Mycobacterium in your milk (even if pasturized 67% of the time!)

The subject of today’s Notmilk letter is a study
that’s been published in the July, 2009 issue of
the International Journal of Infectious Diseases.

Scientists in Uttar Pradesh, India, have confirmed the
presence of Mycobacterium avium paratuberculosis
(MAP) in pasteurized and unpasteurized milk products.

In the United States, each one of the 9 million cows
being milked requires an average of $200 per year
in antibiotic treatment for MAP. It’s virtually impossible
to eradicate.

MAP causes Johne’s Disease in cows and irritable
bowel syndrome, ulcerative colitis, and Crohn’s
disease in dairy-consuming humans.

Researchers chose the Indian state of Uttar Pradesh
for their study because its population exceeds 150
million people. They examined 43 samples of milk
(16 unpasteurized, 27 pasteurized).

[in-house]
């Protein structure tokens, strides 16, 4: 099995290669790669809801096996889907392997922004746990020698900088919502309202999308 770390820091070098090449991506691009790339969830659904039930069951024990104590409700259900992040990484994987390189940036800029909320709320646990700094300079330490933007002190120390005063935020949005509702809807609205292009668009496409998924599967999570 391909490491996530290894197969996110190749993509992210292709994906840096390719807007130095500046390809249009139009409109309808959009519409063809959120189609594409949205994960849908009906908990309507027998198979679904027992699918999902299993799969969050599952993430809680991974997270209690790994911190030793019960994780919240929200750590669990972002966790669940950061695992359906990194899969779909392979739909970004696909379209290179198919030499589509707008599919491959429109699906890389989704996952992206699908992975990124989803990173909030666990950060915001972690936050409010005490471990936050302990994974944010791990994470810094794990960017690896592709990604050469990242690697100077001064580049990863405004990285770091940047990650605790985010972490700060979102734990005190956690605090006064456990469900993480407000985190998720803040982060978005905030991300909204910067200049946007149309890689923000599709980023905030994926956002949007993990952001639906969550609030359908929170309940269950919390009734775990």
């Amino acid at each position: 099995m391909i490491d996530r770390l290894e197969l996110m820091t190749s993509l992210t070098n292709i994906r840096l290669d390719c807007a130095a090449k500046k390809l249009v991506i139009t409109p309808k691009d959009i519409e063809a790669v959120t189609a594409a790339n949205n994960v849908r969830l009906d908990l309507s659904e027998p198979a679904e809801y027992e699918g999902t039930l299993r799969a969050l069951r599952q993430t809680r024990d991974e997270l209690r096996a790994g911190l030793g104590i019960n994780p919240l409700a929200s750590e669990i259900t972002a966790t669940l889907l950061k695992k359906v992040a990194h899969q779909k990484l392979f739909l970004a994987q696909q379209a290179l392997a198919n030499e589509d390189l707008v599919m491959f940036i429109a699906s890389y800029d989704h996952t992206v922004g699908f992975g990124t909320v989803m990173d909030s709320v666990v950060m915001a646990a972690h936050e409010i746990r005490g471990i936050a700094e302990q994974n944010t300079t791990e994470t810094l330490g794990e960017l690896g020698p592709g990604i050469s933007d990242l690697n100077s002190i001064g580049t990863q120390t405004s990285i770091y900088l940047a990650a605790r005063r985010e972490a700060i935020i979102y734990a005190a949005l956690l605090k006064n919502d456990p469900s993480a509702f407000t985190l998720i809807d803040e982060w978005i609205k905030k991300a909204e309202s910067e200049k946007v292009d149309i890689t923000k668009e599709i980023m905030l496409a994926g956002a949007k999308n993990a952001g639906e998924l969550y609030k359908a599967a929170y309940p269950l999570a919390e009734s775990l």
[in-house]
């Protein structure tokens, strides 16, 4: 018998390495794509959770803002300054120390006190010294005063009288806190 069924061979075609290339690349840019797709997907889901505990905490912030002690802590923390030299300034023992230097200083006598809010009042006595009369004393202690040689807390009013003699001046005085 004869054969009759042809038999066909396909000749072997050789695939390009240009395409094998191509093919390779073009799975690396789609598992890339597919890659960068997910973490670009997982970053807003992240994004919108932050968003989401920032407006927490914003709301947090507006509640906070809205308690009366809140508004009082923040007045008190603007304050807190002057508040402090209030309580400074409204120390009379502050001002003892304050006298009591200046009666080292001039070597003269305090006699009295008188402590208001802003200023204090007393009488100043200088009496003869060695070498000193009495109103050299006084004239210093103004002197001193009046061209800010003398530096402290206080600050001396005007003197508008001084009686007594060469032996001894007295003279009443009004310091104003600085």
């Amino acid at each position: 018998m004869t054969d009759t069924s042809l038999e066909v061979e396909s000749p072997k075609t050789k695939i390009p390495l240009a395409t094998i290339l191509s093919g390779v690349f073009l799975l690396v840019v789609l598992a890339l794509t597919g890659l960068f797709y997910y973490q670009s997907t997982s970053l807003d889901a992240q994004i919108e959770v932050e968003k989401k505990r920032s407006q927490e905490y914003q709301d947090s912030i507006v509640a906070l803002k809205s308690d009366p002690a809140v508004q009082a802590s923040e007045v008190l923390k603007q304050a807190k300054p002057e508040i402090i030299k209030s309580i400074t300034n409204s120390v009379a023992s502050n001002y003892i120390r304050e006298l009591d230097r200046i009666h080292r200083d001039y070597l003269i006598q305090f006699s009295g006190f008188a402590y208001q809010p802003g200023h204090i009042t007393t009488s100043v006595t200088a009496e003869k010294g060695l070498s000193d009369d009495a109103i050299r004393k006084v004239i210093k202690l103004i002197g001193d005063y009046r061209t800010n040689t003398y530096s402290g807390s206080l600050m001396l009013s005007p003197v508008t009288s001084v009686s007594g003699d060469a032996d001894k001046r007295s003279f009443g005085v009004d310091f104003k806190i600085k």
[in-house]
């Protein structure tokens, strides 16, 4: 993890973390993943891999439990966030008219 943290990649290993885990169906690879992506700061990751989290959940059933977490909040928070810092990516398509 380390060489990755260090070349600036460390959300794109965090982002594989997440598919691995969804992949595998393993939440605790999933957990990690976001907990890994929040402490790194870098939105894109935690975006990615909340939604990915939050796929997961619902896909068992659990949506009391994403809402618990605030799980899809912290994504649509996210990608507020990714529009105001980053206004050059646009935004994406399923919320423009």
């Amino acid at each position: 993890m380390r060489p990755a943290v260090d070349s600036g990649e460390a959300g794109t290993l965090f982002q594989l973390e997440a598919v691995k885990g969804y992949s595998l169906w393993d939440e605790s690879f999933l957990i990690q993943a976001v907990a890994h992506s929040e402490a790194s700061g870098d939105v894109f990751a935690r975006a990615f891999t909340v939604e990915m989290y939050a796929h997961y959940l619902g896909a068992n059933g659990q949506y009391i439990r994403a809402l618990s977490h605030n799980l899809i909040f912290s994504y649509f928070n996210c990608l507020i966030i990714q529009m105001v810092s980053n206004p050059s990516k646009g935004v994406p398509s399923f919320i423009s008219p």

Scientists were able to culture MAP from samples
purchased from retail outlets. Of the raw milk
samples, 44% tested positive for living MAP bacteria.
Of the pasteurized milk samples, 67% tested positive.

Remarkably, 100% of the samples tested positive for

Author’s conclusion:

“This is the first report from a developing country of MAP
cultured from both pasteurized and unpasteurized milk
and milk products. Thus we corroborate the presence
of viable MAP in the food chain reported from industrialized
countries. With the increasing concern that MAP may be
zoonotic, these findings have major implications for
healthcare in India.”


Zoonotic: Any infectious disease which can be passed
from wild or domesticated farm animals to humans.

For more information on MAP and human diseases, see:

Are you still consuming body fluids from diseased animals?

Robert Cohen

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